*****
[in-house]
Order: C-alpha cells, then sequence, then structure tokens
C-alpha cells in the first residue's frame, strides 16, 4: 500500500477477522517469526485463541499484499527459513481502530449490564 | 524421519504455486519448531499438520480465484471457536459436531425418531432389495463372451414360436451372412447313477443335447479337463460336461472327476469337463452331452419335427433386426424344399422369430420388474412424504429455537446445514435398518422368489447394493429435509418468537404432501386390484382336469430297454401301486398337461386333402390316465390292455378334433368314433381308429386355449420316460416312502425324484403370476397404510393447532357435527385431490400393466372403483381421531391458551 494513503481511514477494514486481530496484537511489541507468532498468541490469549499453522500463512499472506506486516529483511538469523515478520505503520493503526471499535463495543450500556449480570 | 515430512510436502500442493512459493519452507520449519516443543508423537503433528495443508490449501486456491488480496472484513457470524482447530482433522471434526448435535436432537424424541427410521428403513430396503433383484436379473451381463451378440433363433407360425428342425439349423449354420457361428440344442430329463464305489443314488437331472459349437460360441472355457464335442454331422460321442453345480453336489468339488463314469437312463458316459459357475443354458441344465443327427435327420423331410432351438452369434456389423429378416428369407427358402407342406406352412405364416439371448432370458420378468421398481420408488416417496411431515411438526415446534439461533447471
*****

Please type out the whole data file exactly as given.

[in-house]
Order: C-alpha cells, then sequence, then structure tokens
C-alpha cells in the first residue's frame, strides 16, 4: 500500500477477522517469526485463541499484499527459513481502530449490564 | 524421519504455486519448531499438520480465484471457536459436531425418531432389495463372451414360436451372412447313477443335447479337463460336461472327476469337463452331452419335427433386426424344399422369430420388474412424504429455537446445514435398518422368489447394493429435509418468537404432501386390484382336469430297454401301486398337461386333402390316465390292455378334433368314433381308429386355449420316460416312502425324484403370476397404510393447532357435527385431490400393466372403483381421531391458551 494513503481511514477494514486481530496484537511489541507468532498468541490469549499453522500463512499472506506486516529483511538469523515478520505503520493503526471499535463495543450500556449480570 | 515430512510436502500442493512459493519452507520449519516443543508423537503433528495443508490449501486456491488480496472484513457470524482447530482433522471434526448435535436432537424424541427410521428403513430396503433383484436379473451381463451378440433363433407360425428342425439349423449354420457361428440344442430329463464305489443314488437331472459349437460360441472355457464335442454331422460321442453345480453336489468339488463314469437312463458316459459357475443354458441344465443327427435327420423331410432351438452369434456389423429378416428369407427358402407342406406352412405364416439371448432370458420378468421398481420408488416417496411431515411438526415446534439461533447471